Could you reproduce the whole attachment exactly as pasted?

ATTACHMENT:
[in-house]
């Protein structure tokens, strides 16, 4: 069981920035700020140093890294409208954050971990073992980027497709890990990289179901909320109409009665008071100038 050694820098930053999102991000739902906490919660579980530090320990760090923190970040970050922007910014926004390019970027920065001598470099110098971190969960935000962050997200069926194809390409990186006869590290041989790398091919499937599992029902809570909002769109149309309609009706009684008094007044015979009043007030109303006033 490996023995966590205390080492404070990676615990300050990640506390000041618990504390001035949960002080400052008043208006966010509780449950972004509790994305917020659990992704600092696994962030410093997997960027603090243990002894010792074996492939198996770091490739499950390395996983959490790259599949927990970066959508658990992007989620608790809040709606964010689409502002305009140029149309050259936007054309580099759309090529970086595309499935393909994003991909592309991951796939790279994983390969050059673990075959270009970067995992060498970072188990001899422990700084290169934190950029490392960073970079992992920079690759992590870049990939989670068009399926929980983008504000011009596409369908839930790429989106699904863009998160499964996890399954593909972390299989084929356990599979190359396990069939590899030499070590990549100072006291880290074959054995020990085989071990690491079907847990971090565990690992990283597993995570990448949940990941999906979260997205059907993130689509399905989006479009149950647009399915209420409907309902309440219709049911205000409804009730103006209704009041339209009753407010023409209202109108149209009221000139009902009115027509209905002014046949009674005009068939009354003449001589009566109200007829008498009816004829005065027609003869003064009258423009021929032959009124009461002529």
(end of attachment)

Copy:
[in-house]
């Protein structure tokens, strides 16, 4: 069981920035700020140093890294409208954050971990073992980027497709890990990289179901909320109409009665008071100038 050694820098930053999102991000739902906490919660579980530090320990760090923190970040970050922007910014926004390019970027920065001598470099110098971190969960935000962050997200069926194809390409990186006869590290041989790398091919499937599992029902809570909002769109149309309609009706009684008094007044015979009043007030109303006033 490996023995966590205390080492404070990676615990300050990640506390000041618990504390001035949960002080400052008043208006966010509780449950972004509790994305917020659990992704600092696994962030410093997997960027603090243990002894010792074996492939198996770091490739499950390395996983959490790259599949927990970066959508658990992007989620608790809040709606964010689409502002305009140029149309050259936007054309580099759309090529970086595309499935393909994003991909592309991951796939790279994983390969050059673990075959270009970067995992060498970072188990001899422990700084290169934190950029490392960073970079992992920079690759992590870049990939989670068009399926929980983008504000011009596409369908839930790429989106699904863009998160499964996890399954593909972390299989084929356990599979190359396990069939590899030499070590990549100072006291880290074959054995020990085989071990690491079907847990971090565990690992990283597993995570990448949940990941999906979260997205059907993130689509399905989006479009149950647009399915209420409907309902309440219709049911205000409804009730103006209704009041339209009753407010023409209202109108149209009221000139009902009115027509209905002014046949009674005009068939009354003449001589009566109200007829008498009816004829005065027609003869003064009258423009021929032959009124009461002529």